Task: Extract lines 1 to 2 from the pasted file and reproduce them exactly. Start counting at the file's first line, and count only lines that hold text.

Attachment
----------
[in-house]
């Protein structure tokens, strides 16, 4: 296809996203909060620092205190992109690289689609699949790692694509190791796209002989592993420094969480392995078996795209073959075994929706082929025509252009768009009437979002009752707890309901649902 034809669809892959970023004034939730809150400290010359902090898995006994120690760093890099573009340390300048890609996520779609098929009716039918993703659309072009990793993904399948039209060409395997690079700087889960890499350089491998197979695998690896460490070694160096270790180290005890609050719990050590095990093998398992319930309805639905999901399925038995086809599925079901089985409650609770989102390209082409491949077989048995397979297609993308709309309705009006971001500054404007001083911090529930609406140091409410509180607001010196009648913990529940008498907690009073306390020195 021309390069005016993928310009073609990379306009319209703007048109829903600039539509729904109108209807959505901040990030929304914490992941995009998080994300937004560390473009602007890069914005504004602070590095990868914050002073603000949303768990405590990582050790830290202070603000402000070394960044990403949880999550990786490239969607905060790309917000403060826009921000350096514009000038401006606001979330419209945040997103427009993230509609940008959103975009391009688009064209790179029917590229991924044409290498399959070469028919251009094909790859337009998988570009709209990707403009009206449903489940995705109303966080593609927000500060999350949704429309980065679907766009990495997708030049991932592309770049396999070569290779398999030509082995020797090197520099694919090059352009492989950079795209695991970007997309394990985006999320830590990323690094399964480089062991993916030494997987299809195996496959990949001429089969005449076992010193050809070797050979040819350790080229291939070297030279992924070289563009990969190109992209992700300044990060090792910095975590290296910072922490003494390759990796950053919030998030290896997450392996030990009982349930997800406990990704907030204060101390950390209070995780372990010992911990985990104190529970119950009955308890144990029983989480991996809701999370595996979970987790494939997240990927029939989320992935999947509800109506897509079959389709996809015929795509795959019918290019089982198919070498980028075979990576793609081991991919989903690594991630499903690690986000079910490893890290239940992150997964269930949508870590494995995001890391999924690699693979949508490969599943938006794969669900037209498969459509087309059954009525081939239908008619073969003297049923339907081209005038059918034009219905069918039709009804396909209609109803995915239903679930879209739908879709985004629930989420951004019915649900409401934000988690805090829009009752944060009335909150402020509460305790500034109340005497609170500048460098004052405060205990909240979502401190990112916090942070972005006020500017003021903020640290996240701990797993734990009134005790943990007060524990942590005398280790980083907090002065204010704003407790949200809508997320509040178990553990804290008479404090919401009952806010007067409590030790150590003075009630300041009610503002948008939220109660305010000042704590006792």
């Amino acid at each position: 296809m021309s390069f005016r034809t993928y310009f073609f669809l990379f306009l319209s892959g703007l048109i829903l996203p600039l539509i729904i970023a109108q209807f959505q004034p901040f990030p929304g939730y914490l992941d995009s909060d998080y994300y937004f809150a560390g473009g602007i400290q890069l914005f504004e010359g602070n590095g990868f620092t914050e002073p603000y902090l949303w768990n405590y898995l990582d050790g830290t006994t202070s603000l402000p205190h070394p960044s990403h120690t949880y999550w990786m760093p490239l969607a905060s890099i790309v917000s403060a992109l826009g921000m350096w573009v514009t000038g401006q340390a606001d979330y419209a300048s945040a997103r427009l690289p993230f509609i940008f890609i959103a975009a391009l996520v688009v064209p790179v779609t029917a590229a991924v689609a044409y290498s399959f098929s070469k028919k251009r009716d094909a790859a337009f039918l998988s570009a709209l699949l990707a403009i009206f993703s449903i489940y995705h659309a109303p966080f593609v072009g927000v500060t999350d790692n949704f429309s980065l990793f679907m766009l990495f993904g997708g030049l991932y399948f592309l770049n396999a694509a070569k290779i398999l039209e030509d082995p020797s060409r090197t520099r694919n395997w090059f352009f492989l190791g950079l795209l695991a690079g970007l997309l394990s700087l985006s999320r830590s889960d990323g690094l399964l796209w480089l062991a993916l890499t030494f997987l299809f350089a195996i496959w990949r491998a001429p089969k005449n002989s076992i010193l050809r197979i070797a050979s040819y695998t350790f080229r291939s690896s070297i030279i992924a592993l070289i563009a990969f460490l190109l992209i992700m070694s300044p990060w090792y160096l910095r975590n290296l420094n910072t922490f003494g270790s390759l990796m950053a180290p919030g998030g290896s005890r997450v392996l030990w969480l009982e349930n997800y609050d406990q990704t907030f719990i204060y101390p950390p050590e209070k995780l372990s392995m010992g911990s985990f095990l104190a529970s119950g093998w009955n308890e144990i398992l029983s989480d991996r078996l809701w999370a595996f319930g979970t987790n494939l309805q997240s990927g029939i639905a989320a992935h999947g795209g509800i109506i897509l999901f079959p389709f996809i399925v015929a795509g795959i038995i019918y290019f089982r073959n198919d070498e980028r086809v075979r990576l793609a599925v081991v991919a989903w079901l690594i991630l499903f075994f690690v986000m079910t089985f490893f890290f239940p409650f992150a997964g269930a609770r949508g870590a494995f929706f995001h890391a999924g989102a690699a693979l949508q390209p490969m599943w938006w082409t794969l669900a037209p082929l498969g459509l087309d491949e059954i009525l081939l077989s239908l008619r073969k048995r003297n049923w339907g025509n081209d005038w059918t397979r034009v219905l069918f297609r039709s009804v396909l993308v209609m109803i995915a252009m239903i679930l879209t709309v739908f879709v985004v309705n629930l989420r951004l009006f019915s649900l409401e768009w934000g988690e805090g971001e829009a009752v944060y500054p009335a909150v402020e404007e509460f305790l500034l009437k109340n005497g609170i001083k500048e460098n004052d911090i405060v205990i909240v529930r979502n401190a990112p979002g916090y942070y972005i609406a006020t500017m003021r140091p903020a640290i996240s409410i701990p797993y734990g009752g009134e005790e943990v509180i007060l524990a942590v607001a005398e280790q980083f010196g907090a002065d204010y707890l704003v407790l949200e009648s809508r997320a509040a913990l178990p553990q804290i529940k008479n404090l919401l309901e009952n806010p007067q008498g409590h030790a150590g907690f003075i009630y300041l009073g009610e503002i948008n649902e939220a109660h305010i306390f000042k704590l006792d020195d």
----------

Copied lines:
[in-house]
């Protein structure tokens, strides 16, 4: 296809996203909060620092205190992109690289689609699949790692694509190791796209002989592993420094969480392995078996795209073959075994929706082929025509252009768009009437979002009752707890309901649902 034809669809892959970023004034939730809150400290010359902090898995006994120690760093890099573009340390300048890609996520779609098929009716039918993703659309072009990793993904399948039209060409395997690079700087889960890499350089491998197979695998690896460490070694160096270790180290005890609050719990050590095990093998398992319930309805639905999901399925038995086809599925079901089985409650609770989102390209082409491949077989048995397979297609993308709309309705009006971001500054404007001083911090529930609406140091409410509180607001010196009648913990529940008498907690009073306390020195 021309390069005016993928310009073609990379306009319209703007048109829903600039539509729904109108209807959505901040990030929304914490992941995009998080994300937004560390473009602007890069914005504004602070590095990868914050002073603000949303768990405590990582050790830290202070603000402000070394960044990403949880999550990786490239969607905060790309917000403060826009921000350096514009000038401006606001979330419209945040997103427009993230509609940008959103975009391009688009064209790179029917590229991924044409290498399959070469028919251009094909790859337009998988570009709209990707403009009206449903489940995705109303966080593609927000500060999350949704429309980065679907766009990495997708030049991932592309770049396999070569290779398999030509082995020797090197520099694919090059352009492989950079795209695991970007997309394990985006999320830590990323690094399964480089062991993916030494997987299809195996496959990949001429089969005449076992010193050809070797050979040819350790080229291939070297030279992924070289563009990969190109992209992700300044990060090792910095975590290296910072922490003494390759990796950053919030998030290896997450392996030990009982349930997800406990990704907030204060101390950390209070995780372990010992911990985990104190529970119950009955308890144990029983989480991996809701999370595996979970987790494939997240990927029939989320992935999947509800109506897509079959389709996809015929795509795959019918290019089982198919070498980028075979990576793609081991991919989903690594991630499903690690986000079910490893890290239940992150997964269930949508870590494995995001890391999924690699693979949508490969599943938006794969669900037209498969459509087309059954009525081939239908008619073969003297049923339907081209005038059918034009219905069918039709009804396909209609109803995915239903679930879209739908879709985004629930989420951004019915649900409401934000988690805090829009009752944060009335909150402020509460305790500034109340005497609170500048460098004052405060205990909240979502401190990112916090942070972005006020500017003021903020640290996240701990797993734990009134005790943990007060524990942590005398280790980083907090002065204010704003407790949200809508997320509040178990553990804290008479404090919401009952806010007067409590030790150590003075009630300041009610503002948008939220109660305010000042704590006792």